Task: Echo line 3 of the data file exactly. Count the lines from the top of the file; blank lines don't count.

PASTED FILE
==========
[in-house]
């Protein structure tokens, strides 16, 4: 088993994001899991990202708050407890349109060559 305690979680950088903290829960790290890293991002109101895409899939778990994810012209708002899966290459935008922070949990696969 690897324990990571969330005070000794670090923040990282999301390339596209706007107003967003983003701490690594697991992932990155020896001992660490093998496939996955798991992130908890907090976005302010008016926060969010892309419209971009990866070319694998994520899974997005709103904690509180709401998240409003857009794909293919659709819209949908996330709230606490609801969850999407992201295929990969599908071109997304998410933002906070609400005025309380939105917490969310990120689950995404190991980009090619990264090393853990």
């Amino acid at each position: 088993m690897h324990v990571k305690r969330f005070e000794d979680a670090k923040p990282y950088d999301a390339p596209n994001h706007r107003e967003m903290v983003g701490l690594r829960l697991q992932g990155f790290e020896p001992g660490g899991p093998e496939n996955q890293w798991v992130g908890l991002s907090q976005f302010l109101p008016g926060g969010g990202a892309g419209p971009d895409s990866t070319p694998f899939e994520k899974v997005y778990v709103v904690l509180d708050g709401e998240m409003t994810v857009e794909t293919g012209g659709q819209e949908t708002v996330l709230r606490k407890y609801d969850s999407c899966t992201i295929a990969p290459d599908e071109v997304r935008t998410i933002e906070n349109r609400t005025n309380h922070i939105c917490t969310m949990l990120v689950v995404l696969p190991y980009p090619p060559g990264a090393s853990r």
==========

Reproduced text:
């Amino acid at each position: 088993m690897h324990v990571k305690r969330f005070e000794d979680a670090k923040p990282y950088d999301a390339p596209n994001h706007r107003e967003m903290v983003g701490l690594r829960l697991q992932g990155f790290e020896p001992g660490g899991p093998e496939n996955q890293w798991v992130g908890l991002s907090q976005f302010l109101p008016g926060g969010g990202a892309g419209p971009d895409s990866t070319p694998f899939e994520k899974v997005y778990v709103v904690l509180d708050g709401e998240m409003t994810v857009e794909t293919g012209g659709q819209e949908t708002v996330l709230r606490k407890y609801d969850s999407c899966t992201i295929a990969p290459d599908e071109v997304r935008t998410i933002e906070n349109r609400t005025n309380h922070i939105c917490t969310m949990l990120v689950v995404l696969p190991y980009p090619p060559g990264a090393s853990r």